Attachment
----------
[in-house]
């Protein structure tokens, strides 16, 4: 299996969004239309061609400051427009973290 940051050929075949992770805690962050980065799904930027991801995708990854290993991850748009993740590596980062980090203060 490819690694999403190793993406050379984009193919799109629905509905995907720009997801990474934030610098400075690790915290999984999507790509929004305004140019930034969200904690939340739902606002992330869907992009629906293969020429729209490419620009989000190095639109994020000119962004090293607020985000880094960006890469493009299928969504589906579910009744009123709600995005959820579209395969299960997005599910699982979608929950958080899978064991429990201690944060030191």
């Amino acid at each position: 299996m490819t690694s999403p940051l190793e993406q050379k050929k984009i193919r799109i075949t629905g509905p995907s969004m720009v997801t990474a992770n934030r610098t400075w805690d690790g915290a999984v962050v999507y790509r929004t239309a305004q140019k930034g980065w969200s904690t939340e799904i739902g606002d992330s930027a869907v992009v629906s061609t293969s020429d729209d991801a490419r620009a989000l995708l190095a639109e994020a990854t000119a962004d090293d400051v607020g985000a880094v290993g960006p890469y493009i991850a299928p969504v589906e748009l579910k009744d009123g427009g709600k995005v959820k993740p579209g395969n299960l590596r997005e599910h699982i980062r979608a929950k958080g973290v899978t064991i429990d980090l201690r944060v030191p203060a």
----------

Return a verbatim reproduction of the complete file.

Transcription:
[in-house]
């Protein structure tokens, strides 16, 4: 299996969004239309061609400051427009973290 940051050929075949992770805690962050980065799904930027991801995708990854290993991850748009993740590596980062980090203060 490819690694999403190793993406050379984009193919799109629905509905995907720009997801990474934030610098400075690790915290999984999507790509929004305004140019930034969200904690939340739902606002992330869907992009629906293969020429729209490419620009989000190095639109994020000119962004090293607020985000880094960006890469493009299928969504589906579910009744009123709600995005959820579209395969299960997005599910699982979608929950958080899978064991429990201690944060030191």
């Amino acid at each position: 299996m490819t690694s999403p940051l190793e993406q050379k050929k984009i193919r799109i075949t629905g509905p995907s969004m720009v997801t990474a992770n934030r610098t400075w805690d690790g915290a999984v962050v999507y790509r929004t239309a305004q140019k930034g980065w969200s904690t939340e799904i739902g606002d992330s930027a869907v992009v629906s061609t293969s020429d729209d991801a490419r620009a989000l995708l190095a639109e994020a990854t000119a962004d090293d400051v607020g985000a880094v290993g960006p890469y493009i991850a299928p969504v589906e748009l579910k009744d009123g427009g709600k995005v959820k993740p579209g395969n299960l590596r997005e599910h699982i980062r979608a929950k958080g973290v899978t064991i429990d980090l201690r944060v030191p203060a």